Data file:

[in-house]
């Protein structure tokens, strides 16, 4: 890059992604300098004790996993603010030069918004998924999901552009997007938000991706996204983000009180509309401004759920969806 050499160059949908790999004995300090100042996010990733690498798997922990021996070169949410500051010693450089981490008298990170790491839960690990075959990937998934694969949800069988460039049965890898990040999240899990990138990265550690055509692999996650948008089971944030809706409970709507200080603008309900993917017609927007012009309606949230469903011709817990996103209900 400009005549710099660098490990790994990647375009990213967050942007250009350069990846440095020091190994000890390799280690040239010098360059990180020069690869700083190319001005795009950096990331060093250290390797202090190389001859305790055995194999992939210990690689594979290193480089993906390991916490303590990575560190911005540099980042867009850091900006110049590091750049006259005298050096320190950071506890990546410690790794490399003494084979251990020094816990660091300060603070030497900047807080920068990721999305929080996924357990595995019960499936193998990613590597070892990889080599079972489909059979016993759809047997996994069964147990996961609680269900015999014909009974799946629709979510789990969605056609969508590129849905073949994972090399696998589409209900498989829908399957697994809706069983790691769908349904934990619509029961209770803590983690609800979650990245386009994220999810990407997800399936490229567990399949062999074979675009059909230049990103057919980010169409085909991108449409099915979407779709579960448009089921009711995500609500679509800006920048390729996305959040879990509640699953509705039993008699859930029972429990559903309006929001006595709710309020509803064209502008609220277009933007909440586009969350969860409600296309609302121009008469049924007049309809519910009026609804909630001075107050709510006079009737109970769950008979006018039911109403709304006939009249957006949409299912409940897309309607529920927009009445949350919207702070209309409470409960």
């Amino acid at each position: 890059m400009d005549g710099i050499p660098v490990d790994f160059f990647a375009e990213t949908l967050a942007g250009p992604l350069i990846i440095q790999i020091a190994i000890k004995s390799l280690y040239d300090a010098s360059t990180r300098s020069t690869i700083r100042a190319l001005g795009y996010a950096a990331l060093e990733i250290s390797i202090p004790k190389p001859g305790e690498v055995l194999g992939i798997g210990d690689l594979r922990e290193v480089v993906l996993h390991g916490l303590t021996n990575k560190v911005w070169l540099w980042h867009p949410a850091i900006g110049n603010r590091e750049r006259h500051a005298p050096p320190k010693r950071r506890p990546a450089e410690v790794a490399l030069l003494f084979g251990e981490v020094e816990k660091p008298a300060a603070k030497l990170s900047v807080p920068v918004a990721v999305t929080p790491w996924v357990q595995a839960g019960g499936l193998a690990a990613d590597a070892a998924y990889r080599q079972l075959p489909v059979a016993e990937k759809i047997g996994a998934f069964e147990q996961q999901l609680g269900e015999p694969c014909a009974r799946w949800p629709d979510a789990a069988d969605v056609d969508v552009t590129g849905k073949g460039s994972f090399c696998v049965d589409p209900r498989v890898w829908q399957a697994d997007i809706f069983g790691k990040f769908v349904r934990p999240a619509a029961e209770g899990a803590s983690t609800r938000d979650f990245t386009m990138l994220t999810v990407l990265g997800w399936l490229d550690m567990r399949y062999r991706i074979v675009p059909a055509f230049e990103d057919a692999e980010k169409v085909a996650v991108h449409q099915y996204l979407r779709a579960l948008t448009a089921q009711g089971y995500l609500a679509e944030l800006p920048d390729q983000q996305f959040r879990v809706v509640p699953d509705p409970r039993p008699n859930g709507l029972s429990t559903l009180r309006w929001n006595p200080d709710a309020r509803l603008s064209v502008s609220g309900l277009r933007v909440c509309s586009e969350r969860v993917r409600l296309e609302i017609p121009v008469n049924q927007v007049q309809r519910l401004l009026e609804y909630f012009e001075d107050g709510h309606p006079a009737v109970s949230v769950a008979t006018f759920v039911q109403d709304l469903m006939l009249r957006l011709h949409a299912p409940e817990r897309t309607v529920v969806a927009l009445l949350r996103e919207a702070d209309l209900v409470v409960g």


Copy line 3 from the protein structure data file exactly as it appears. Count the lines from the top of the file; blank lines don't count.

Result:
């Amino acid at each position: 890059m400009d005549g710099i050499p660098v490990d790994f160059f990647a375009e990213t949908l967050a942007g250009p992604l350069i990846i440095q790999i020091a190994i000890k004995s390799l280690y040239d300090a010098s360059t990180r300098s020069t690869i700083r100042a190319l001005g795009y996010a950096a990331l060093e990733i250290s390797i202090p004790k190389p001859g305790e690498v055995l194999g992939i798997g210990d690689l594979r922990e290193v480089v993906l996993h390991g916490l303590t021996n990575k560190v911005w070169l540099w980042h867009p949410a850091i900006g110049n603010r590091e750049r006259h500051a005298p050096p320190k010693r950071r506890p990546a450089e410690v790794a490399l030069l003494f084979g251990e981490v020094e816990k660091p008298a300060a603070k030497l990170s900047v807080p920068v918004a990721v999305t929080p790491w996924v357990q595995a839960g019960g499936l193998a690990a990613d590597a070892a998924y990889r080599q079972l075959p489909v059979a016993e990937k759809i047997g996994a998934f069964e147990q996961q999901l609680g269900e015999p694969c014909a009974r799946w949800p629709d979510a789990a069988d969605v056609d969508v552009t590129g849905k073949g460039s994972f090399c696998v049965d589409p209900r498989v890898w829908q399957a697994d997007i809706f069983g790691k990040f769908v349904r934990p999240a619509a029961e209770g899990a803590s983690t609800r938000d979650f990245t386009m990138l994220t999810v990407l990265g997800w399936l490229d550690m567990r399949y062999r991706i074979v675009p059909a055509f230049e990103d057919a692999e980010k169409v085909a996650v991108h449409q099915y996204l979407r779709a579960l948008t448009a089921q009711g089971y995500l609500a679509e944030l800006p920048d390729q983000q996305f959040r879990v809706v509640p699953d509705p409970r039993p008699n859930g709507l029972s429990t559903l009180r309006w929001n006595p200080d709710a309020r509803l603008s064209v502008s609220g309900l277009r933007v909440c509309s586009e969350r969860v993917r409600l296309e609302i017609p121009v008469n049924q927007v007049q309809r519910l401004l009026e609804y909630f012009e001075d107050g709510h309606p006079a009737v109970s949230v769950a008979t006018f759920v039911q109403d709304l469903m006939l009249r957006l011709h949409a299912p409940e817990r897309t309607v529920v969806a927009l009445l949350r996103e919207a702070d209309l209900v409470v409960g």